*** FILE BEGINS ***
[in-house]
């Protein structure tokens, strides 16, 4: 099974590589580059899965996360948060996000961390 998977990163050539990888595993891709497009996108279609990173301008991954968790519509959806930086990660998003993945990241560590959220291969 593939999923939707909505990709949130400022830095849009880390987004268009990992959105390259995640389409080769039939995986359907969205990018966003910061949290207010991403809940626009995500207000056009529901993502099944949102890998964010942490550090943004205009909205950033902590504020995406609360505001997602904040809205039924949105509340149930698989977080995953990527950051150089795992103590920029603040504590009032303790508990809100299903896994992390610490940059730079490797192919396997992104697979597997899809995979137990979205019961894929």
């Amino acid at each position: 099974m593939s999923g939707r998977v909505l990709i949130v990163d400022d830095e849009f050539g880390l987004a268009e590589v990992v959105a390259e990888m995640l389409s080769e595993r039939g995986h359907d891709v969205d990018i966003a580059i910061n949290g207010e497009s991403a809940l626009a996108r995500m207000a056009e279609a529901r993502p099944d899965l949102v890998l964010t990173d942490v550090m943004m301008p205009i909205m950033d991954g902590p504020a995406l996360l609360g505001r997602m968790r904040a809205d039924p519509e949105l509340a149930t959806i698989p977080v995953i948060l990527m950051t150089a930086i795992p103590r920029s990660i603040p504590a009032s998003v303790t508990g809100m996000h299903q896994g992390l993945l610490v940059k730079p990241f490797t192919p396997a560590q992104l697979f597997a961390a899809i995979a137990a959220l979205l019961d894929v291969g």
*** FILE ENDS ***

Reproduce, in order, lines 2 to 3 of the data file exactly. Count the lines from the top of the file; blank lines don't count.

């Protein structure tokens, strides 16, 4: 099974590589580059899965996360948060996000961390 998977990163050539990888595993891709497009996108279609990173301008991954968790519509959806930086990660998003993945990241560590959220291969 593939999923939707909505990709949130400022830095849009880390987004268009990992959105390259995640389409080769039939995986359907969205990018966003910061949290207010991403809940626009995500207000056009529901993502099944949102890998964010942490550090943004205009909205950033902590504020995406609360505001997602904040809205039924949105509340149930698989977080995953990527950051150089795992103590920029603040504590009032303790508990809100299903896994992390610490940059730079490797192919396997992104697979597997899809995979137990979205019961894929």
């Amino acid at each position: 099974m593939s999923g939707r998977v909505l990709i949130v990163d400022d830095e849009f050539g880390l987004a268009e590589v990992v959105a390259e990888m995640l389409s080769e595993r039939g995986h359907d891709v969205d990018i966003a580059i910061n949290g207010e497009s991403a809940l626009a996108r995500m207000a056009e279609a529901r993502p099944d899965l949102v890998l964010t990173d942490v550090m943004m301008p205009i909205m950033d991954g902590p504020a995406l996360l609360g505001r997602m968790r904040a809205d039924p519509e949105l509340a149930t959806i698989p977080v995953i948060l990527m950051t150089a930086i795992p103590r920029s990660i603040p504590a009032s998003v303790t508990g809100m996000h299903q896994g992390l993945l610490v940059k730079p990241f490797t192919p396997a560590q992104l697979f597997a961390a899809i995979a137990a959220l979205l019961d894929v291969g």